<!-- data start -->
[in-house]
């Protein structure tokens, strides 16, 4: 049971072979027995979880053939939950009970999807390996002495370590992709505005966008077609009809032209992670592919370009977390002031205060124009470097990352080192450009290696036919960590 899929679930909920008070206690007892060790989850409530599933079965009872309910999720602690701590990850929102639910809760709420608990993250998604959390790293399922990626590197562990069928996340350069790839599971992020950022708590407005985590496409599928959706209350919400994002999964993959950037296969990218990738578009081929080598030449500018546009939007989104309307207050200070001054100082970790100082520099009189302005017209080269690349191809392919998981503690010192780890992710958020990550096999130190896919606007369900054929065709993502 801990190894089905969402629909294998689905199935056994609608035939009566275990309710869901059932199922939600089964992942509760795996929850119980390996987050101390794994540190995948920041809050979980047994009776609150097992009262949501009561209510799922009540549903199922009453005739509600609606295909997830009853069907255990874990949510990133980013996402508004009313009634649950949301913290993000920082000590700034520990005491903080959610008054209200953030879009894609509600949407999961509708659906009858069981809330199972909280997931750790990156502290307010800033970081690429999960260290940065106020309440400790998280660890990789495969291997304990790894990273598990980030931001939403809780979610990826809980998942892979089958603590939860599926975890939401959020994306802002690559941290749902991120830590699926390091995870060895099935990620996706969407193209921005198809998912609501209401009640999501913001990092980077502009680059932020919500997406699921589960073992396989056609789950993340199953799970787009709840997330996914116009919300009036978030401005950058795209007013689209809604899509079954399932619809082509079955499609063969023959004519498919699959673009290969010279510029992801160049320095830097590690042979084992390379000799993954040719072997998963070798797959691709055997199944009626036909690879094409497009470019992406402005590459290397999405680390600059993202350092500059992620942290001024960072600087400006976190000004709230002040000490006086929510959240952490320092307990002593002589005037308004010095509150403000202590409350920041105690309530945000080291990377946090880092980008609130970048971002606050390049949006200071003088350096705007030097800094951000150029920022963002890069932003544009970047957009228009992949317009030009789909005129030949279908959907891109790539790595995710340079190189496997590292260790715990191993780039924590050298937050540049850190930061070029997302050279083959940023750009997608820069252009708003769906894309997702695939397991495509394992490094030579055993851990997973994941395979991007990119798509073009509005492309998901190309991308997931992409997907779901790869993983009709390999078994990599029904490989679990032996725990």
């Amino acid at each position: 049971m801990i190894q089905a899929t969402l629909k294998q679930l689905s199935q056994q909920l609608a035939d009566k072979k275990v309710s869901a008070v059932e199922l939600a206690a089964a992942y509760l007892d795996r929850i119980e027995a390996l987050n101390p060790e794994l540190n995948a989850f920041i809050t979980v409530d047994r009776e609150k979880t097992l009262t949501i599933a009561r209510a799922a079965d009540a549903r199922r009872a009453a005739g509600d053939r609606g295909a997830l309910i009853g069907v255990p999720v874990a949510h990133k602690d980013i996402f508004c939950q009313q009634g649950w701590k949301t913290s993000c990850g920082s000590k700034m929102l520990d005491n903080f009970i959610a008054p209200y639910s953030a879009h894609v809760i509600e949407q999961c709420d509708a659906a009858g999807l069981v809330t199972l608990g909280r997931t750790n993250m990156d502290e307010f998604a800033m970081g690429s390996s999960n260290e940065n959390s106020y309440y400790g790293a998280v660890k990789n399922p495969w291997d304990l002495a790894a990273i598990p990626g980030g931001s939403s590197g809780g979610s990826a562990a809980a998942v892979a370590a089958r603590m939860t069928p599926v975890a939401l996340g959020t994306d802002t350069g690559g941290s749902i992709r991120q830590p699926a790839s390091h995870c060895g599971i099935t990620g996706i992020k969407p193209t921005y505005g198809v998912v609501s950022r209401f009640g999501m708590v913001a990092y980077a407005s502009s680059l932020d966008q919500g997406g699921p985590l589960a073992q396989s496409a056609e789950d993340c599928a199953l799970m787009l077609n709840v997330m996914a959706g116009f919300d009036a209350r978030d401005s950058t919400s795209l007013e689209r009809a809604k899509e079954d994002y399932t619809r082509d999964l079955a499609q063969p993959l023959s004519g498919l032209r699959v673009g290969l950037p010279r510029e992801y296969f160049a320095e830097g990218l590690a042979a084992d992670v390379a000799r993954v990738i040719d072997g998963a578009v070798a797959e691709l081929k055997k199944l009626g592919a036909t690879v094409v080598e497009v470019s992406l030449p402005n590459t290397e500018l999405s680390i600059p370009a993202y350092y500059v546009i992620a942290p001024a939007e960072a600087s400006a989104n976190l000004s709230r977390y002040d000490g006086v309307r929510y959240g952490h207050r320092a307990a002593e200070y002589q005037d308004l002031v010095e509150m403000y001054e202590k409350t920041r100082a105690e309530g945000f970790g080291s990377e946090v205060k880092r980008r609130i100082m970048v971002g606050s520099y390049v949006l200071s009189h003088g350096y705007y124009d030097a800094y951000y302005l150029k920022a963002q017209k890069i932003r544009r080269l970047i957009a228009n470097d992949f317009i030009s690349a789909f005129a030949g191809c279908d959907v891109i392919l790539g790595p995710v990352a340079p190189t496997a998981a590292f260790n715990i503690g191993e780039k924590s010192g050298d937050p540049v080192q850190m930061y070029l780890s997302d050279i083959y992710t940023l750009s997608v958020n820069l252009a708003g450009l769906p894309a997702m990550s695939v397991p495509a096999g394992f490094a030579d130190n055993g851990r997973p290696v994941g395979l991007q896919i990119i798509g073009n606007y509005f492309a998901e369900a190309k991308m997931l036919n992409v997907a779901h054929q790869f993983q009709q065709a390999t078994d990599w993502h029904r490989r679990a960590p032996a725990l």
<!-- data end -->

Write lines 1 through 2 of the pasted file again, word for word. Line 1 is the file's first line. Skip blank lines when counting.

[in-house]
């Protein structure tokens, strides 16, 4: 049971072979027995979880053939939950009970999807390996002495370590992709505005966008077609009809032209992670592919370009977390002031205060124009470097990352080192450009290696036919960590 899929679930909920008070206690007892060790989850409530599933079965009872309910999720602690701590990850929102639910809760709420608990993250998604959390790293399922990626590197562990069928996340350069790839599971992020950022708590407005985590496409599928959706209350919400994002999964993959950037296969990218990738578009081929080598030449500018546009939007989104309307207050200070001054100082970790100082520099009189302005017209080269690349191809392919998981503690010192780890992710958020990550096999130190896919606007369900054929065709993502 801990190894089905969402629909294998689905199935056994609608035939009566275990309710869901059932199922939600089964992942509760795996929850119980390996987050101390794994540190995948920041809050979980047994009776609150097992009262949501009561209510799922009540549903199922009453005739509600609606295909997830009853069907255990874990949510990133980013996402508004009313009634649950949301913290993000920082000590700034520990005491903080959610008054209200953030879009894609509600949407999961509708659906009858069981809330199972909280997931750790990156502290307010800033970081690429999960260290940065106020309440400790998280660890990789495969291997304990790894990273598990980030931001939403809780979610990826809980998942892979089958603590939860599926975890939401959020994306802002690559941290749902991120830590699926390091995870060895099935990620996706969407193209921005198809998912609501209401009640999501913001990092980077502009680059932020919500997406699921589960073992396989056609789950993340199953799970787009709840997330996914116009919300009036978030401005950058795209007013689209809604899509079954399932619809082509079955499609063969023959004519498919699959673009290969010279510029992801160049320095830097590690042979084992390379000799993954040719072997998963070798797959691709055997199944009626036909690879094409497009470019992406402005590459290397999405680390600059993202350092500059992620942290001024960072600087400006976190000004709230002040000490006086929510959240952490320092307990002593002589005037308004010095509150403000202590409350920041105690309530945000080291990377946090880092980008609130970048971002606050390049949006200071003088350096705007030097800094951000150029920022963002890069932003544009970047957009228009992949317009030009789909005129030949279908959907891109790539790595995710340079190189496997590292260790715990191993780039924590050298937050540049850190930061070029997302050279083959940023750009997608820069252009708003769906894309997702695939397991495509394992490094030579055993851990997973994941395979991007990119798509073009509005492309998901190309991308997931992409997907779901790869993983009709390999078994990599029904490989679990032996725990």